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Date:	Thu, 03 Apr 2014 22:00:32 -0700
From:	Davidlohr Bueso <davidlohr@...com>
To:	KOSAKI Motohiro <kosaki.motohiro@...il.com>
Cc:	Manfred Spraul <manfred@...orfullife.com>,
	Andrew Morton <akpm@...ux-foundation.org>, aswin@...com,
	LKML <linux-kernel@...r.kernel.org>,
	"linux-mm@...ck.org" <linux-mm@...ck.org>,
	Greg Thelen <gthelen@...gle.com>,
	Kamezawa Hiroyuki <kamezawa.hiroyu@...fujitsu.com>
Subject: Re: [PATCH] ipc,shm: disable shmmax and shmall by default

On Thu, 2014-04-03 at 19:39 -0400, KOSAKI Motohiro wrote:
> On Thu, Apr 3, 2014 at 3:50 PM, Davidlohr Bueso <davidlohr@...com> wrote:
> > On Thu, 2014-04-03 at 21:02 +0200, Manfred Spraul wrote:
> >> Hi Davidlohr,
> >>
> >> On 04/03/2014 02:20 AM, Davidlohr Bueso wrote:
> >> > The default size for shmmax is, and always has been, 32Mb.
> >> > Today, in the XXI century, it seems that this value is rather small,
> >> > making users have to increase it via sysctl, which can cause
> >> > unnecessary work and userspace application workarounds[1].
> >> >
> >> > Instead of choosing yet another arbitrary value, larger than 32Mb,
> >> > this patch disables the use of both shmmax and shmall by default,
> >> > allowing users to create segments of unlimited sizes. Users and
> >> > applications that already explicitly set these values through sysctl
> >> > are left untouched, and thus does not change any of the behavior.
> >> >
> >> > So a value of 0 bytes or pages, for shmmax and shmall, respectively,
> >> > implies unlimited memory, as opposed to disabling sysv shared memory.
> >> > This is safe as 0 cannot possibly be used previously as SHMMIN is
> >> > hardcoded to 1 and cannot be modified.
> >
> >> Are we sure that no user space apps uses shmctl(IPC_INFO) and prints a
> >> pretty error message if shmall is too small?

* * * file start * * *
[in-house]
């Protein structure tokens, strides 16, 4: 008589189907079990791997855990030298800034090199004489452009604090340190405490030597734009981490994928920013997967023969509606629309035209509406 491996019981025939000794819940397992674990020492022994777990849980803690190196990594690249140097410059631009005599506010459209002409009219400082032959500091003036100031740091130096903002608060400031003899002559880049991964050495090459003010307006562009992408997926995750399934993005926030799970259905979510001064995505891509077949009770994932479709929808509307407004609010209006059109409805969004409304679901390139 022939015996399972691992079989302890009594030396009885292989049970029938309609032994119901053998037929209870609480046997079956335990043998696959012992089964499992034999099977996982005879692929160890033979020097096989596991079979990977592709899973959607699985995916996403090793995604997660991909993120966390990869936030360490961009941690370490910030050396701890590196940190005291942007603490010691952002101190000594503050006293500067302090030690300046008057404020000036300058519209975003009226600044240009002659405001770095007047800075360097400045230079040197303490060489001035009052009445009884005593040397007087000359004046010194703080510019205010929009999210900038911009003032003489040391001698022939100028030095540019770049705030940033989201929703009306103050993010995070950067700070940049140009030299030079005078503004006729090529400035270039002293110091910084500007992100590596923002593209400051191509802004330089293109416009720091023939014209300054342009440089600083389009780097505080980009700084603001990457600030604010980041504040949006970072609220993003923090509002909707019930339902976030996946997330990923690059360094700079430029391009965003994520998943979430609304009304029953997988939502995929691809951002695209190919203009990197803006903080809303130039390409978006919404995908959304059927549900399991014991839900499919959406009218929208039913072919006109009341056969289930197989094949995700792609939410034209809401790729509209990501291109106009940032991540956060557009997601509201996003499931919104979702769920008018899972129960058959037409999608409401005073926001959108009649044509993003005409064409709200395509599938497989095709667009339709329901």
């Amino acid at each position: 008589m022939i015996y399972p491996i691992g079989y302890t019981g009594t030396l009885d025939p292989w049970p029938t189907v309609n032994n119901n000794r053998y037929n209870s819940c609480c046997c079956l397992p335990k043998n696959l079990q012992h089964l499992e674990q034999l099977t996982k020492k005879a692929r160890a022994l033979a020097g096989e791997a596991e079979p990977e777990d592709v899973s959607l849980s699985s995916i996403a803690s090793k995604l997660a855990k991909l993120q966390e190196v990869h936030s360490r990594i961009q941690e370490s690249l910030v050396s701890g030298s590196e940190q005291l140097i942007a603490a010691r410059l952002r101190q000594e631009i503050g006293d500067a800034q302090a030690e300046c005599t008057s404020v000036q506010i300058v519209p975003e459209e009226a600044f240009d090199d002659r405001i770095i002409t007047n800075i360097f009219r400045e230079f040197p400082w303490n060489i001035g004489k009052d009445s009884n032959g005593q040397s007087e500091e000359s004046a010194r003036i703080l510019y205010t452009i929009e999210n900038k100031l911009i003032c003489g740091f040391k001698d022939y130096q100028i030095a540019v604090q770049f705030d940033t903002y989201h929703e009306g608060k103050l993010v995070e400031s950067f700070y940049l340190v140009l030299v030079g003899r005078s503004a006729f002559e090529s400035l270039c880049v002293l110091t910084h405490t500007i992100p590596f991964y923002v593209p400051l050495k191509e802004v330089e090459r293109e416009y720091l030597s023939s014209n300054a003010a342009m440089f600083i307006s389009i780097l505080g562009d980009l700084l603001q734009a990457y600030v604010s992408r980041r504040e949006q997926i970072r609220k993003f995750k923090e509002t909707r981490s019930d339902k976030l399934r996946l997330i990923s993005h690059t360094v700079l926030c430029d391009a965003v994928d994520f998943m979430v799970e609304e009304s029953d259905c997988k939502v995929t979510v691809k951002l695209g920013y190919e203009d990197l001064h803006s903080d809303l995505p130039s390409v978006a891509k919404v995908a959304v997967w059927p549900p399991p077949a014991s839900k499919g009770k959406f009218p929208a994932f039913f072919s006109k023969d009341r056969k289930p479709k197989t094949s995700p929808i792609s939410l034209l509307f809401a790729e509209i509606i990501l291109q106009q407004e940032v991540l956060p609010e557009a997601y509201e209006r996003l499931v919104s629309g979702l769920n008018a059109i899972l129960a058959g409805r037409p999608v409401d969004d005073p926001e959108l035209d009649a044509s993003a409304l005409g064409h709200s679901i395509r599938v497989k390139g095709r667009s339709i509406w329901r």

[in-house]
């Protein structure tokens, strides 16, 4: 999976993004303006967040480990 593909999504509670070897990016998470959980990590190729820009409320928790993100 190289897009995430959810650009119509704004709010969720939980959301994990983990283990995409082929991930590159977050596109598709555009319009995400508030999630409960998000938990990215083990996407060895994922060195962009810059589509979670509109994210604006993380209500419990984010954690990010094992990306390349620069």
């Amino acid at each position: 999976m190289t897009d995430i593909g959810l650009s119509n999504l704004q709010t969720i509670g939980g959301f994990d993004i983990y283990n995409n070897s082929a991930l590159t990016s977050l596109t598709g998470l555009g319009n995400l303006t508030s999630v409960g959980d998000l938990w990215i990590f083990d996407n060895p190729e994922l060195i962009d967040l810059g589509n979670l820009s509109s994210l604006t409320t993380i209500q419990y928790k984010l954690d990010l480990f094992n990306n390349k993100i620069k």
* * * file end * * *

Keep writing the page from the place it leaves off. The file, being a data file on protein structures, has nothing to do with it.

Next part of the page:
> >> We would break these apps.
> >
> > Good point. 0 bytes/pages would definitely trigger an unexpected error
> > message if users did this. But on the other hand I'm not sure this
> > actually is a _real_ scenario, since upon overflow the value can still
> > end up being 0, which is totally bogus and would cause the same
> > breakage.
> >
> > So I see two possible workarounds:
> > (i) Use ULONG_MAX for the shmmax default instead. This would make shmall
> > default to 1152921504606846720 and 268435456, for 64 and 32bit systems,
> > respectively.
> >
> > (ii) Keep the 0 bytes, but add a new a "transition" tunable that, if set
> > (default off), would allow 0 bytes to be unlimited. With time, users
> > could hopefully update their applications and we could eventually get
> > rid of it. This _seems_ to be the less aggressive way to go.
> 
> Do you mean
> 
> set 0: IPC_INFO return shmmax = 0.
> set 1: IPC_INFO return shmmax = ULONG_MAX.
> 
> ?
> 
> That makes sense.

Well I was mostly referring to:

set 0: leave things as there are now.
set 1: this patch.

I don't think it makes much sense to set unlimited for both 0 and
ULONG_MAX, that would probably just create even more confusion. 

But then again, we shouldn't even care about breaking things with shmmax
or shmall with 0 value, it just makes no sense from a user PoV. shmmax
cannot be 0 unless there's an overflow, which voids any valid cases, and
thus shmall cannot be 0 either as it would go against any values set for
shmmax. I think it's safe to ignore this.


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